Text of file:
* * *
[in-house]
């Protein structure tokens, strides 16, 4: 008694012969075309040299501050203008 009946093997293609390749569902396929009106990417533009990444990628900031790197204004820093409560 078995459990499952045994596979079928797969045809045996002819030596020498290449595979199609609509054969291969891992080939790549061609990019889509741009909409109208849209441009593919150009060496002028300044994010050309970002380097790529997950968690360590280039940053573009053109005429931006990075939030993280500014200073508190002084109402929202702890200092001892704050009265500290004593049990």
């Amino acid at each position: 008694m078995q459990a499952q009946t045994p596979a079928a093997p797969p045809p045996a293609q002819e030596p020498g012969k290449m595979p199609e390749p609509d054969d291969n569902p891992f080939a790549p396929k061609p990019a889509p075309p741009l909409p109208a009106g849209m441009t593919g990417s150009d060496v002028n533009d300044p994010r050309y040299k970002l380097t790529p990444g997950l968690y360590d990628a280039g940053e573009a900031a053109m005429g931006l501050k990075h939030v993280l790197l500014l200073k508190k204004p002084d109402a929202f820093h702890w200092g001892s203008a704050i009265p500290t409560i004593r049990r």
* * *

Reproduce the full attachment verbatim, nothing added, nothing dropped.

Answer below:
[in-house]
């Protein structure tokens, strides 16, 4: 008694012969075309040299501050203008 009946093997293609390749569902396929009106990417533009990444990628900031790197204004820093409560 078995459990499952045994596979079928797969045809045996002819030596020498290449595979199609609509054969291969891992080939790549061609990019889509741009909409109208849209441009593919150009060496002028300044994010050309970002380097790529997950968690360590280039940053573009053109005429931006990075939030993280500014200073508190002084109402929202702890200092001892704050009265500290004593049990």
């Amino acid at each position: 008694m078995q459990a499952q009946t045994p596979a079928a093997p797969p045809p045996a293609q002819e030596p020498g012969k290449m595979p199609e390749p609509d054969d291969n569902p891992f080939a790549p396929k061609p990019a889509p075309p741009l909409p109208a009106g849209m441009t593919g990417s150009d060496v002028n533009d300044p994010r050309y040299k970002l380097t790529p990444g997950l968690y360590d990628a280039g940053e573009a900031a053109m005429g931006l501050k990075h939030v993280l790197l500014l200073k508190k204004p002084d109402a929202f820093h702890w200092g001892s203008a704050i009265p500290t409560i004593r049990r």